Subscribe To Making A Murderer's Brendan Dassey May Be Headed To The Supreme Court Updates
Brendan Dassey wound up in the spotlight back in 2015 when the docu-series Making a Murderer was released on Netflix. The ten-part series chronicled the case of Steven Avery, who was wrongfully convicted of rape and incarcerated for 18 years before being exonerated, then later convicted for the rape and murder of a photographer. Avery's nephew Brendan Dassey was convicted of allegedly helping his uncle commit the crimes and then cover up the evidence. Dassey's conviction was the source of a great deal of controversy, and his case may head to the Supreme Court next.
A team of lawyers intends to take Brendan Dassey's case to the Supreme Court, although there's no guarantee that the court will agree to take on the case. The justices of the court had their first chance to consider the case in a closed-door meeting on June 21, with arguments to be held in the fall if Dassey's lawyers get their way and the case makes it to the highest court in the land. The argument in Dassey's favor is that the confession used to convict him was coerced and should not be considered valid evidence.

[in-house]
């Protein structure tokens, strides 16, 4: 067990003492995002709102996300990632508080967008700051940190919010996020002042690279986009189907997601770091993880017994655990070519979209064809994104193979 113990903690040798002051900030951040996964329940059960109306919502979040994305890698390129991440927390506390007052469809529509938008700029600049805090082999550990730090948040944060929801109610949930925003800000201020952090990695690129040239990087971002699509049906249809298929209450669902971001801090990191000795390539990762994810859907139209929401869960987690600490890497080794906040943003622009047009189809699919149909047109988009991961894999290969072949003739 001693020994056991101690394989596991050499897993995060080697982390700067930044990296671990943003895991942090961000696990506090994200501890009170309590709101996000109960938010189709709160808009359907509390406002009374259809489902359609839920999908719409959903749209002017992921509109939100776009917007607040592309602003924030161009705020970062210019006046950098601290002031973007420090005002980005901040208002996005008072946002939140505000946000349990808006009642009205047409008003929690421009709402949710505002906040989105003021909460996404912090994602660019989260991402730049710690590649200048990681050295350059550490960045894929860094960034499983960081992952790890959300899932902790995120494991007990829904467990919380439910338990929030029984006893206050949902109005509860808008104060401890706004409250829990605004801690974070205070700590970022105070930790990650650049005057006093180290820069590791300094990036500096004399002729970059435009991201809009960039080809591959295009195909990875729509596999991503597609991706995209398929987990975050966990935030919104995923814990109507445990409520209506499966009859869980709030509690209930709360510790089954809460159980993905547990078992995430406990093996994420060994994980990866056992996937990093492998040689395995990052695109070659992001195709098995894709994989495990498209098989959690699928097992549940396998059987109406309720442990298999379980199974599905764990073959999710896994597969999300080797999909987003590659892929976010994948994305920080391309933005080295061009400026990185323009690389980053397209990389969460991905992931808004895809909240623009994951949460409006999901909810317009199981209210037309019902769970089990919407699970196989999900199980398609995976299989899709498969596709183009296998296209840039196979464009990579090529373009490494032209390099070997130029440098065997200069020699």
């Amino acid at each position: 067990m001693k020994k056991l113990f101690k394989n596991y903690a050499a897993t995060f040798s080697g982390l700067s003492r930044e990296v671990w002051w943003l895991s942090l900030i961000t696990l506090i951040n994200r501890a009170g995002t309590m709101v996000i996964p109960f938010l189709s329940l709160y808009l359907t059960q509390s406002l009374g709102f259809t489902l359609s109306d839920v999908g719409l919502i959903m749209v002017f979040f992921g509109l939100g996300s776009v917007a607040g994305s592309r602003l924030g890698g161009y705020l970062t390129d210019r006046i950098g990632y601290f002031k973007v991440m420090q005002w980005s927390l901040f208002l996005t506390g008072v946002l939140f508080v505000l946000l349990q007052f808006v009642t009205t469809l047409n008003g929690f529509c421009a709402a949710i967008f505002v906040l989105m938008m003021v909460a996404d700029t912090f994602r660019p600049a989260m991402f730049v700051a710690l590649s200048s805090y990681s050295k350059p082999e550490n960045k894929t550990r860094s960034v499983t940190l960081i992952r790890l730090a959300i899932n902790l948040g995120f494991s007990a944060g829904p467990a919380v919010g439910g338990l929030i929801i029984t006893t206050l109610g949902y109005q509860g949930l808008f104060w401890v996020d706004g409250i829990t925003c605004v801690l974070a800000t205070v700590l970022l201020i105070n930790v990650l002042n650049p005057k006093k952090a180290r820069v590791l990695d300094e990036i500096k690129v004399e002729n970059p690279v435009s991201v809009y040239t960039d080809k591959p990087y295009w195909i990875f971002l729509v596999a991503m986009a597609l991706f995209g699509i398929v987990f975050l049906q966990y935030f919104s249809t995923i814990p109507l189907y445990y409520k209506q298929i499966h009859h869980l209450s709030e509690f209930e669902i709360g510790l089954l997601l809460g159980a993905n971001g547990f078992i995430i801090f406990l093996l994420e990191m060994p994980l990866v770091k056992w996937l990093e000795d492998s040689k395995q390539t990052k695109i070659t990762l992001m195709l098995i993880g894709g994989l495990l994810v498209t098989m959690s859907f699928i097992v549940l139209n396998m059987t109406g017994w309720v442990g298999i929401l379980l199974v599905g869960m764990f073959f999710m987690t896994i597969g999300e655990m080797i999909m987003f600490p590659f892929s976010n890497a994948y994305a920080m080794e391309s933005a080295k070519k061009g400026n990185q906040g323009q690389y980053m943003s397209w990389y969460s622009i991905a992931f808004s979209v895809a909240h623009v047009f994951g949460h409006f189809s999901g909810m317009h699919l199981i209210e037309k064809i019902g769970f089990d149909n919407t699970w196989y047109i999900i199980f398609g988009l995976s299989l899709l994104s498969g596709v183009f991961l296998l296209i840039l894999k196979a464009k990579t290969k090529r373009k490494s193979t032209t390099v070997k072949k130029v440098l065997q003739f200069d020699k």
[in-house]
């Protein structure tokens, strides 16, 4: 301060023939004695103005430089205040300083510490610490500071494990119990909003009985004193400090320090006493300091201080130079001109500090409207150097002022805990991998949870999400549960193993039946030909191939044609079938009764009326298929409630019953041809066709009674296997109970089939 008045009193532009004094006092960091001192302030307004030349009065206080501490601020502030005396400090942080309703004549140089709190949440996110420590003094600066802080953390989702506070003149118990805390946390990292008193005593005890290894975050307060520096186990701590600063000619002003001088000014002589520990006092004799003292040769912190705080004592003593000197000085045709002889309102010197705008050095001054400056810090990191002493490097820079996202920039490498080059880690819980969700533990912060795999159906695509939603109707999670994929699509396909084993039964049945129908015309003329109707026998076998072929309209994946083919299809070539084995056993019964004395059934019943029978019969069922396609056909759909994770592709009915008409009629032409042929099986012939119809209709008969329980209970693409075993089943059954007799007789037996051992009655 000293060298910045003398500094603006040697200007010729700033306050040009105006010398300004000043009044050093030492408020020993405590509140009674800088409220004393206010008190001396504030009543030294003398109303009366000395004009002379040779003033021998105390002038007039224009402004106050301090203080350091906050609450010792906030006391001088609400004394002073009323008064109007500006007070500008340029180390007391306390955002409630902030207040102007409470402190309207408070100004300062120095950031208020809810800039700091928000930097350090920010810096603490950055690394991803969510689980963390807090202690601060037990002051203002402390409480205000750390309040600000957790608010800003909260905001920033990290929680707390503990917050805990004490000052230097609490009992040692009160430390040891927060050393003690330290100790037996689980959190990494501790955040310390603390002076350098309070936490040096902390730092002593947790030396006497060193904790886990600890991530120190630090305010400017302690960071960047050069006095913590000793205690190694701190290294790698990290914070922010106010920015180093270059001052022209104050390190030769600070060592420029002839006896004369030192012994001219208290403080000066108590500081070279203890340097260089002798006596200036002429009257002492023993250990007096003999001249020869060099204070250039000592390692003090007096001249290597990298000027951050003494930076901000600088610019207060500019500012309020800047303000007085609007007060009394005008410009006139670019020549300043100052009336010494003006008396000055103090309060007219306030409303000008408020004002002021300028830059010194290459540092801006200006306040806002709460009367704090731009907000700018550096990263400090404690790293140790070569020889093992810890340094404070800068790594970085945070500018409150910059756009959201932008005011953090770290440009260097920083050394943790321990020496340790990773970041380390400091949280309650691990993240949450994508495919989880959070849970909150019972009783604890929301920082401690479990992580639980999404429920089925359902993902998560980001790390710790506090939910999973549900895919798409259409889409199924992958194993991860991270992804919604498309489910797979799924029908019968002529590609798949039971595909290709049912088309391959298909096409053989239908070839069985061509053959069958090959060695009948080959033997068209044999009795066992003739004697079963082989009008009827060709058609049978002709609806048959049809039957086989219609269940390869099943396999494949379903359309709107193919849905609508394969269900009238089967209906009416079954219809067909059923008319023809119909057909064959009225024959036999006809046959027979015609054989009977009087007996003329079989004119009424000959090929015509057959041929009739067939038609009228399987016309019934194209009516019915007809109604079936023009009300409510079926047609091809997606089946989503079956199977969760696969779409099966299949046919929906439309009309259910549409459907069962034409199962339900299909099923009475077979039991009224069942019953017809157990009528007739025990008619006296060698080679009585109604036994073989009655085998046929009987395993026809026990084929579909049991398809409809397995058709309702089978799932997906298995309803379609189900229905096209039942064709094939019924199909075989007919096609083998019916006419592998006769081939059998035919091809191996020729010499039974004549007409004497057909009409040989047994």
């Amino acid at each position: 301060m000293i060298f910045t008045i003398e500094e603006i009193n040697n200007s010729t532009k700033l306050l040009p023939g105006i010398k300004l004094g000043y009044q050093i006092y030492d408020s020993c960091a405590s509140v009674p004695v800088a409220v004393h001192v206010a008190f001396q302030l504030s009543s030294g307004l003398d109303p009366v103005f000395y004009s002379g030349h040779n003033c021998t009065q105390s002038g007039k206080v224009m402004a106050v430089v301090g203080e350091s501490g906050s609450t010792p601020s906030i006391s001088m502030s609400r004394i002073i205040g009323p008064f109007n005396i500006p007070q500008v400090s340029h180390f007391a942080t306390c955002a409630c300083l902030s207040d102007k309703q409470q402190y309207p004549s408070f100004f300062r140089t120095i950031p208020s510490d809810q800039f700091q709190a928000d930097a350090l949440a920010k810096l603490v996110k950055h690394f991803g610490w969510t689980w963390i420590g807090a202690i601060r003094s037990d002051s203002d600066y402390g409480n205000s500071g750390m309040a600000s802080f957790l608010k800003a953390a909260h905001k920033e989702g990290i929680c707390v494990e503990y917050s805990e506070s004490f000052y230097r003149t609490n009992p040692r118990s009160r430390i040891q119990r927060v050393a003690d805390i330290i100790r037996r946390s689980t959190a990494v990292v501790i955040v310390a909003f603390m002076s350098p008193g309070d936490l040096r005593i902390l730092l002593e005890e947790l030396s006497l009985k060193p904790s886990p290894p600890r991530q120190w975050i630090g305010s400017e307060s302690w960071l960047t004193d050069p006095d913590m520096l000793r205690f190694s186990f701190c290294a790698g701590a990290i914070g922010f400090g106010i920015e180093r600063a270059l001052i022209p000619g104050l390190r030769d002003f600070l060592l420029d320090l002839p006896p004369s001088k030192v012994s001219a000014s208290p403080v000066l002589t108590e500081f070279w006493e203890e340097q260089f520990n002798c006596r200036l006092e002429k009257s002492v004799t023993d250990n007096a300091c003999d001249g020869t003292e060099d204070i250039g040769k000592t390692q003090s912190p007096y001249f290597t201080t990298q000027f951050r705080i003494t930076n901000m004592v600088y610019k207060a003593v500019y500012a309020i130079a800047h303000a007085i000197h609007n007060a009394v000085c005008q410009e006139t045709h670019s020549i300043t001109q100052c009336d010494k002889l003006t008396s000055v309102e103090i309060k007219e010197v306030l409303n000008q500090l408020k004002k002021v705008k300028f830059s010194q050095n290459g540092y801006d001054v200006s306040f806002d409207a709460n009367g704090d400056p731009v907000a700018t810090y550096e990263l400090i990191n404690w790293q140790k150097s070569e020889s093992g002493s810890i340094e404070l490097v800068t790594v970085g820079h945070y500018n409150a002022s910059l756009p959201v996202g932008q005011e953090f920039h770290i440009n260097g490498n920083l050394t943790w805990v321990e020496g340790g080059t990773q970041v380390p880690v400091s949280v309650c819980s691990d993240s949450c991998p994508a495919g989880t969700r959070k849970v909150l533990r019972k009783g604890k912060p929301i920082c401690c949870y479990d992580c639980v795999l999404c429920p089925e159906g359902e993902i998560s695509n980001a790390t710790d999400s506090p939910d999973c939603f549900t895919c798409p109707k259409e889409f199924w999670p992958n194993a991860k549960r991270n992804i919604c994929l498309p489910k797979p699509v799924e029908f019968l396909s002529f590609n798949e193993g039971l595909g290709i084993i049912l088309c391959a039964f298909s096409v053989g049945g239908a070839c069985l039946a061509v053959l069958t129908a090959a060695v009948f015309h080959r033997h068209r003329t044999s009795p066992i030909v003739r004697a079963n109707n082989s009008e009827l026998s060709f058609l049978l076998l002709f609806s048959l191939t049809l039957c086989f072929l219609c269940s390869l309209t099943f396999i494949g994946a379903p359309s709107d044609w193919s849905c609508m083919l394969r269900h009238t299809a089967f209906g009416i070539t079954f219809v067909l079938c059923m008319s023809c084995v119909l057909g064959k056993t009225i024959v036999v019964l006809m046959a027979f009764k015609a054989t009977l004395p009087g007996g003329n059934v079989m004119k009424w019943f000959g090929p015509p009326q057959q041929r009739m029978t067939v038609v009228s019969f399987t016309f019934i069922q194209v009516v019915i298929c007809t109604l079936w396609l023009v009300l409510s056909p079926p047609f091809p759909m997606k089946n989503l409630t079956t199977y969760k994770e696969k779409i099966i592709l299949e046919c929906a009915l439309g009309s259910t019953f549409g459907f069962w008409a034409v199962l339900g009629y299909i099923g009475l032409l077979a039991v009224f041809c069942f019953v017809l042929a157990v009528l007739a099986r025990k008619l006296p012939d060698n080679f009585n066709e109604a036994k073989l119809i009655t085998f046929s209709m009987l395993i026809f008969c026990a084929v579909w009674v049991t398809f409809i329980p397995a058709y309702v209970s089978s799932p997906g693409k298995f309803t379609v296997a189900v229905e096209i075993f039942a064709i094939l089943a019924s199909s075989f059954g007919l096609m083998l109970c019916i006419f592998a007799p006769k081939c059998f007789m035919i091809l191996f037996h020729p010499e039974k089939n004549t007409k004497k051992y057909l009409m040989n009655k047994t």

The news that Brendan Dassey's case could be headed to the Supreme Court comes months after he and his family got some very bad news. Despite the fact that a federal magistrate judge overturned the controversial conviction back in 2016, a state review overturned that ruling on December 8, 2017 after a federal appeals court voted. It was a close call, with three of the seven judges voting in Dassey's favor.
The odds of Brendan Dassey's case making it to the Supreme Court are relatively slim, given that the Supreme Court rejects most of the cases that it is asked to consider every year, with the cases numbering in the thousands. Dassey's lawyers may hope that he gets his confession thrown out and a new trial, but nothing is certain at this point. According to CBS News, Dassey's lawyers have raised the point that the case could be relevant to other instances of juveniles who are convicted of crimes due to pressure from authorities despite intellectual difficulties.
Given that Brendan Dassey was only 16 years old at the time of his confession, his grades ranged from Cs to Fs, and the confession itself wasn't the most clear-cut (as seen by viewers of Making a Murderer), it does seem like his case could set a major precedent if he gets a new trial, whether his conviction is overturned or not. We'll have to wait and see if his lawyers get their way and his case gets another chance in the courts.